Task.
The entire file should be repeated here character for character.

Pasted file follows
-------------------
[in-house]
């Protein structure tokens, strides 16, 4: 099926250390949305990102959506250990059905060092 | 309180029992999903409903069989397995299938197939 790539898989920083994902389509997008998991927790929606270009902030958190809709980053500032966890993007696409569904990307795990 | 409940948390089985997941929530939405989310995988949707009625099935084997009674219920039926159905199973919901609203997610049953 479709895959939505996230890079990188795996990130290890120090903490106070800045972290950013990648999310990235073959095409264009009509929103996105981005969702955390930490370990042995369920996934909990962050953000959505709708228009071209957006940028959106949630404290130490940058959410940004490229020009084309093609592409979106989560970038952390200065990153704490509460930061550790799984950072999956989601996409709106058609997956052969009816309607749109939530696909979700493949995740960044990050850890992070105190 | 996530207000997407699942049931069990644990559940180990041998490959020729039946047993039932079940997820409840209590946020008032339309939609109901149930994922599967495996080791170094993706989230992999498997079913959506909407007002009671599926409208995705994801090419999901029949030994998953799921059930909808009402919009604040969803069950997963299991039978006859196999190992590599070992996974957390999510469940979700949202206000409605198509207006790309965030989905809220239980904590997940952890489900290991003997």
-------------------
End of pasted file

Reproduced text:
[in-house]
């Protein structure tokens, strides 16, 4: 099926250390949305990102959506250990059905060092 | 309180029992999903409903069989397995299938197939 790539898989920083994902389509997008998991927790929606270009902030958190809709980053500032966890993007696409569904990307795990 | 409940948390089985997941929530939405989310995988949707009625099935084997009674219920039926159905199973919901609203997610049953 479709895959939505996230890079990188795996990130290890120090903490106070800045972290950013990648999310990235073959095409264009009509929103996105981005969702955390930490370990042995369920996934909990962050953000959505709708228009071209957006940028959106949630404290130490940058959410940004490229020009084309093609592409979106989560970038952390200065990153704490509460930061550790799984950072999956989601996409709106058609997956052969009816309607749109939530696909979700493949995740960044990050850890992070105190 | 996530207000997407699942049931069990644990559940180990041998490959020729039946047993039932079940997820409840209590946020008032339309939609109901149930994922599967495996080791170094993706989230992999498997079913959506909407007002009671599926409208995705994801090419999901029949030994998953799921059930909808009402919009604040969803069950997963299991039978006859196999190992590599070992996974957390999510469940979700949202206000409605198509207006790309965030989905809220239980904590997940952890489900290991003997």